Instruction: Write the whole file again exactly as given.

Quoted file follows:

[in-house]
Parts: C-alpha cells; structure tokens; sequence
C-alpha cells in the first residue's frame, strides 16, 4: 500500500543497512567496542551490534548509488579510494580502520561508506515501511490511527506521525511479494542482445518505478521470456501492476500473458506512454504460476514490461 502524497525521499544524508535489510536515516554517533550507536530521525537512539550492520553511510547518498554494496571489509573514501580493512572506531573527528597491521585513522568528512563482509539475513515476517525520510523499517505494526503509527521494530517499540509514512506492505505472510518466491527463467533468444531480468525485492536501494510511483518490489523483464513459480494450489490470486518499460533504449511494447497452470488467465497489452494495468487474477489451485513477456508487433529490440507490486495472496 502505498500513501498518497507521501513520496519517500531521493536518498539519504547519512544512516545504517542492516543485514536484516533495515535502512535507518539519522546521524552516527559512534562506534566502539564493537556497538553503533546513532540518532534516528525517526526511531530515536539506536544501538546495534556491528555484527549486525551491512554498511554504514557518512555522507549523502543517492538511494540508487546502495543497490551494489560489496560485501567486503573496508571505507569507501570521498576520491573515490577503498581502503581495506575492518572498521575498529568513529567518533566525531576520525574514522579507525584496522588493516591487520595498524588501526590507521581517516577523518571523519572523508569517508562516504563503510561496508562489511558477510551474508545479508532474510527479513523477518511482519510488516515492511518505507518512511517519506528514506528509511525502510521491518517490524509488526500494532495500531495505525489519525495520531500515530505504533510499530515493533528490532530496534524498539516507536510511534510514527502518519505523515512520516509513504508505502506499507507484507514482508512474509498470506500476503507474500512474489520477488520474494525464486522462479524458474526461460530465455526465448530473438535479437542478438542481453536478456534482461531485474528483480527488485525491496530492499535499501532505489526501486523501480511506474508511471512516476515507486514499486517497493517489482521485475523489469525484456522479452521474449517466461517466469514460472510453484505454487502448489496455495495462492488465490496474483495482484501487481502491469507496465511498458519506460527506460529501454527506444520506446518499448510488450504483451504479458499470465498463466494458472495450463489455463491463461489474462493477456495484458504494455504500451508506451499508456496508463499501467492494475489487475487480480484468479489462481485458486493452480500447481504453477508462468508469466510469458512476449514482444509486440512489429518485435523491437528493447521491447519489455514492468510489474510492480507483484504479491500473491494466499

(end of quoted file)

[in-house]
Parts: C-alpha cells; structure tokens; sequence
C-alpha cells in the first residue's frame, strides 16, 4: 500500500543497512567496542551490534548509488579510494580502520561508506515501511490511527506521525511479494542482445518505478521470456501492476500473458506512454504460476514490461 502524497525521499544524508535489510536515516554517533550507536530521525537512539550492520553511510547518498554494496571489509573514501580493512572506531573527528597491521585513522568528512563482509539475513515476517525520510523499517505494526503509527521494530517499540509514512506492505505472510518466491527463467533468444531480468525485492536501494510511483518490489523483464513459480494450489490470486518499460533504449511494447497452470488467465497489452494495468487474477489451485513477456508487433529490440507490486495472496 502505498500513501498518497507521501513520496519517500531521493536518498539519504547519512544512516545504517542492516543485514536484516533495515535502512535507518539519522546521524552516527559512534562506534566502539564493537556497538553503533546513532540518532534516528525517526526511531530515536539506536544501538546495534556491528555484527549486525551491512554498511554504514557518512555522507549523502543517492538511494540508487546502495543497490551494489560489496560485501567486503573496508571505507569507501570521498576520491573515490577503498581502503581495506575492518572498521575498529568513529567518533566525531576520525574514522579507525584496522588493516591487520595498524588501526590507521581517516577523518571523519572523508569517508562516504563503510561496508562489511558477510551474508545479508532474510527479513523477518511482519510488516515492511518505507518512511517519506528514506528509511525502510521491518517490524509488526500494532495500531495505525489519525495520531500515530505504533510499530515493533528490532530496534524498539516507536510511534510514527502518519505523515512520516509513504508505502506499507507484507514482508512474509498470506500476503507474500512474489520477488520474494525464486522462479524458474526461460530465455526465448530473438535479437542478438542481453536478456534482461531485474528483480527488485525491496530492499535499501532505489526501486523501480511506474508511471512516476515507486514499486517497493517489482521485475523489469525484456522479452521474449517466461517466469514460472510453484505454487502448489496455495495462492488465490496474483495482484501487481502491469507496465511498458519506460527506460529501454527506444520506446518499448510488450504483451504479458499470465498463466494458472495450463489455463491463461489474462493477456495484458504494455504500451508506451499508456496508463499501467492494475489487475487480480484468479489462481485458486493452480500447481504453477508462468508469466510469458512476449514482444509486440512489429518485435523491437528493447521491447519489455514492468510489474510492480507483484504479491500473491494466499